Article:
To die aloneJan 2nd, 2017 | By Ian Poulton | Category: Ministry
Detective Inspector John River sat at his desk as a letter left by the deceased was translated, “we are born alone and we die alone.” The Netflix scriptwriter might have found many sources for the words, there are many possible renderings. The lines recalled a story told by a German, twenty years ago, in times before the Internet was all pervasive.
Gentle and very softly spoken, he had asked that he might tell a story at the forthcoming carol service. It would be his last with us before he left the country that he had adopted as his home more than fifty years previously. “It is a story from my boyhood in Germany”.
The carol service was packed, the church lit completely by candlelight and the music sublime. It was a celebration more than a service. We had Betjeman and TS Eliot as well as Scripture. The man was a folk hero in our community and when he walked to the lectern, surrounded by flickering candles, it was a magical moment.
“I would like to tell a story,” he said.
He told us of a little boy on Christmas Day in Germany in the 1920s. The boy received a sledge for Christmas and had to walk some way from home to find a hill on which he could ride the sledge. It was a sharply cold day with brilliant winter sunshine and the boy spent a very happy afternoon, walking to the top of a slope and sliding down, repeating the descent again and again. The afternoon passed and it was time for the boy to return home.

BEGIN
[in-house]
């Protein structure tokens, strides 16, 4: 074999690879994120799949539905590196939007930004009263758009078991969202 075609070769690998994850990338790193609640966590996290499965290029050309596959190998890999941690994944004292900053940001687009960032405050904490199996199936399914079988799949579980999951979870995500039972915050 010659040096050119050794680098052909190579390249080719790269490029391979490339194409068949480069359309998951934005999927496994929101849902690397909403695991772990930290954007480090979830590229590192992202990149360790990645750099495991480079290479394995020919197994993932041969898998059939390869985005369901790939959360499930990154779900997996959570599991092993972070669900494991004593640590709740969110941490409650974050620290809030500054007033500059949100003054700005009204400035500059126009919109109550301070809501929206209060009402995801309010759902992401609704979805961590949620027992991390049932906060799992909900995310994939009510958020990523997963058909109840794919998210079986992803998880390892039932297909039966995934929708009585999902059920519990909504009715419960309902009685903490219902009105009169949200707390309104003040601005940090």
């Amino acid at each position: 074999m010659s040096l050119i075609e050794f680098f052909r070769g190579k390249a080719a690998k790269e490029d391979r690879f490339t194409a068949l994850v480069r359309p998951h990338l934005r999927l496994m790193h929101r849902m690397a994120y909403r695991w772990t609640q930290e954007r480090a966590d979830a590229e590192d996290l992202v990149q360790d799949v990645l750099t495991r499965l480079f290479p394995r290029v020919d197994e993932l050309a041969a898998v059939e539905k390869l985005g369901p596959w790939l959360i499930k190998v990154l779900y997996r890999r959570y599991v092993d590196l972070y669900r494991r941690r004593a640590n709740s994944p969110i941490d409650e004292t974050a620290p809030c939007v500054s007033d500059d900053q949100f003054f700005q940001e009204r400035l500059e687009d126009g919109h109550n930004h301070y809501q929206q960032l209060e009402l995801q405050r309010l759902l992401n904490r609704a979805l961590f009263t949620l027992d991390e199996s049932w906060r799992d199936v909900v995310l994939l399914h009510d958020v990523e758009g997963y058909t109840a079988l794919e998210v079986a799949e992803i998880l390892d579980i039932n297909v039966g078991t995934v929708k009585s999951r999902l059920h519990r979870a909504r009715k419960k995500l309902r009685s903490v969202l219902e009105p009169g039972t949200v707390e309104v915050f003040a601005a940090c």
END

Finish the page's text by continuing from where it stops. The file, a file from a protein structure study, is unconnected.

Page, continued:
“The boy realized that he was alone. He was alone then and when the time came for him to die, he would die alone. I know this is so, because the little boy was me”.
There was a deathly hush in the church, but the storyteller was completely tranquil. At the mulled wine and supper afterwards, I had asked a psychologist in the congregation what she had made of the story. She shrugged, bemused by the whole thing.
There is loneliness and there is solitariness, perhaps the story was about the difference between the two; perhaps it was a story about the way in which the man would choose to live his life.
He made a table lamp for us as a parting gift. I gave him Dietrich Bonhoeffer’s Letters and Papers from Prison. He thanked me graciously and smiled, “Bonhoeffer came too late for me, by the time I had discovered him, I’d had to work out things for myself”.
I think he had probably worked out many things, had he been alive he would have made an excellent writer of psychological thrillers.